On 4 February 2015, there was a vote in the National Assembly for Wales in favour of both the devolution of energy consents and a fracking moratorium.  Discussion of fracking, ranging as far afield as New York and New South Wales, dominated the debate: the party lines on the subject in Cardiff are not the same as those in Westminster.

It seems that Welsh and Scottish Governments have made the political calculation that it is best to let England lead the way in building the UK evidence base on fracking.

, , , ,

UK fracking: the pursuit of safety

UK Parliament votes against moratorium on fracking – but there may be a catch

Perhaps unsurprisingly, yesterday afternoon’s House of Commons debate on the Infrastructure Bill did not result in the introduction of the explicit moratorium on further attempts to develop a UK shale gas industry that had been proposed by a number of MPs opposed to fracking.  However, two significant changes have been made to the Bill’s provisions on shale gas exploitation in the UK.

Pre-match build-up

The debate was at the Bill’s “Report” stage in the Commons: this is the first opportunity that the full House, rather than the Committee which has done most of the line-by-line scrutiny work, has to vote on changes to a Bill.  (It is also the last such opportunity, unless the House of Lords subsequently disagrees with changes made by the Commons.)  A large number of amendments had been tabled, mostly seeking either to restrict fracking in some way or requiring further investigation of and reporting on its impacts on climate change, for example as a result of fugitive emissions of methane from fracking sites.  Whilst both the Government and the official Labour Party lines are that fracking should be allowed subject to proper safeguards, there are differences of view as to how far existing legislation and institutions provide sufficient protection for the environment.  And there are a number of MPs of all parties who disapprove of fracking in any circumstances.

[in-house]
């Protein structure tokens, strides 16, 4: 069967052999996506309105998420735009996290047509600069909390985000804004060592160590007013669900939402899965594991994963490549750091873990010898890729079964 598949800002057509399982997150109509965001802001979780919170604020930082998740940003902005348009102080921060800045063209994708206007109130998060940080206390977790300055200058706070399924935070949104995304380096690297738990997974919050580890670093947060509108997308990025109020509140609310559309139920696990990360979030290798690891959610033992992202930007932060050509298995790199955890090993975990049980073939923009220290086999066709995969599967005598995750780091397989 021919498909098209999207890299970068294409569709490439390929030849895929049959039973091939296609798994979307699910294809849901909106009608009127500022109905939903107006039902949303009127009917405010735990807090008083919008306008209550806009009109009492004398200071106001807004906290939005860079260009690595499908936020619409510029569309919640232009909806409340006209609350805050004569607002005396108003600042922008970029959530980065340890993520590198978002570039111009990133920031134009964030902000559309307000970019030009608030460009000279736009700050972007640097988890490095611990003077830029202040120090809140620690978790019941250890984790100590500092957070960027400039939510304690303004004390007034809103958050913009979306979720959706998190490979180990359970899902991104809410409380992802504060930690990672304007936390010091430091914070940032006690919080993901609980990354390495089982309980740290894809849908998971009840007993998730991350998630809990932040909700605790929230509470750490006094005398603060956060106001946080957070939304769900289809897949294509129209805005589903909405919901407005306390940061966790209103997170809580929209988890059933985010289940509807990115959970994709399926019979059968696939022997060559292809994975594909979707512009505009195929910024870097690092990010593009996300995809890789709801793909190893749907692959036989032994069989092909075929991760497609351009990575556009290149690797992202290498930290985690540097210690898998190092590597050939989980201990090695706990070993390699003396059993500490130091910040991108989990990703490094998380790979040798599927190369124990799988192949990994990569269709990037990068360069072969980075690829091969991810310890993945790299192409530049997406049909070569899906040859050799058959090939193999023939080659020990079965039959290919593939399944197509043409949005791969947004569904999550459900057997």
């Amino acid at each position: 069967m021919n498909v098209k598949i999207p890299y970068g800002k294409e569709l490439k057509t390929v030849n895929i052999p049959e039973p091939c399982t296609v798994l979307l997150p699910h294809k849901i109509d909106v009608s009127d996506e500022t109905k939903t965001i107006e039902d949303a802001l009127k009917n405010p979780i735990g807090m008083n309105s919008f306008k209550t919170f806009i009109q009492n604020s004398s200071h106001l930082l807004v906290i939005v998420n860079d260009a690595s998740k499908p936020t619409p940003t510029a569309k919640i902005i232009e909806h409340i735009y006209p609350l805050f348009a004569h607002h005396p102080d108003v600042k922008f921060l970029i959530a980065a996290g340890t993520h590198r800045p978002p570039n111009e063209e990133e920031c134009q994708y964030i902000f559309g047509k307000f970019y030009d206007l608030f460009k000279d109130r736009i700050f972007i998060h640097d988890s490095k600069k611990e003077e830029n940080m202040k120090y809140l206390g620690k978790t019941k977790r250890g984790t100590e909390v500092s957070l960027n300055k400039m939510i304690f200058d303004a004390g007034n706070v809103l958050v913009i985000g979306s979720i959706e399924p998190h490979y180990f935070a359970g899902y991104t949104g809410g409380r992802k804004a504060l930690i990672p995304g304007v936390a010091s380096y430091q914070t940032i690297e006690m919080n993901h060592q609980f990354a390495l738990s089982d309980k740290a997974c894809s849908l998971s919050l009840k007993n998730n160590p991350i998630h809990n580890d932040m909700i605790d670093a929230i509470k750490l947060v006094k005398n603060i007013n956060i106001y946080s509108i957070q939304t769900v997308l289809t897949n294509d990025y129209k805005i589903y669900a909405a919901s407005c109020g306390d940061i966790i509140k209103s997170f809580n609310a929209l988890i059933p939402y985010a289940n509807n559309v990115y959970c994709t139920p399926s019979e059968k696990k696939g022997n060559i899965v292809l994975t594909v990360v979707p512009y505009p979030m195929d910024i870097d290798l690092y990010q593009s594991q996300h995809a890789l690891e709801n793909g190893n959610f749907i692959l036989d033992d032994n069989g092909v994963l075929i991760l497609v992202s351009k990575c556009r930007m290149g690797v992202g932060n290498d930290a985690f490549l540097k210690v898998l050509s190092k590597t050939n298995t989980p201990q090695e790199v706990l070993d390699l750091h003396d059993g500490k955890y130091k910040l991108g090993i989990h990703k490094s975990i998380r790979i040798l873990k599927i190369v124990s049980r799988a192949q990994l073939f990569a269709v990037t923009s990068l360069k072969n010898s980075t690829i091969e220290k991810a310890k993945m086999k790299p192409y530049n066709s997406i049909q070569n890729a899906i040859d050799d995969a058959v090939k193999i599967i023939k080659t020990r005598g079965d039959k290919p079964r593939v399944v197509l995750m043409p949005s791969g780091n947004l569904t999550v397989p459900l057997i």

This strain of opposition to fracking in principle was demonstrated when the House of Commons Environmental Audit Committee (EAC), which has been considering fracking, chose to publish its report on the morning of the debate.  The report puts the case against developing a UK shale industry on the grounds that it would inevitably be inconsistent with the UK’s climate change emissions reductions targets to do so.  The EAC argue that the Government is wrong if it argues that shale gas is good because it will displace coal as a fuel for electricity generation and so reduce emissions.  They believe that a flourishing shale industry would be bound to breach the UK’s carbon budgets, set under the Climate Change Act 2008.  Essentially, they see the UK’s apparent shale reserves as a prime example of “unburnable carbon“.  The Committee also express concern about the uncertainty surrounding some other impacts of fracking, e.g. on water, and cite “a lack of public acceptance” for the technology.  They conclude that “a moratorium on the extraction of unconventional gas through fracking” is required to “allow the uncertainty surrounding environmental risks to be resolved”.

By a further happy coincidence, The Guardian simultaneously published a leaked letter from George Osborne to Cabinet colleagues on fracking.  The letter demonstrates in some detail the extent of the efforts being made by central Government to ensure that it does everything that it can properly do to facilitate consent for fracking through processes that it does not entirely control (because planning and other consents are administered by local government or the Environment Agency).

Finally, in the days between the end of the Committee sessions and the debate, there was a slow drip-feed of anti-fracking amendments being published and trailed in the media – and Vivienne Westwood and others turned up to protest outside Parliament on the day.

The main event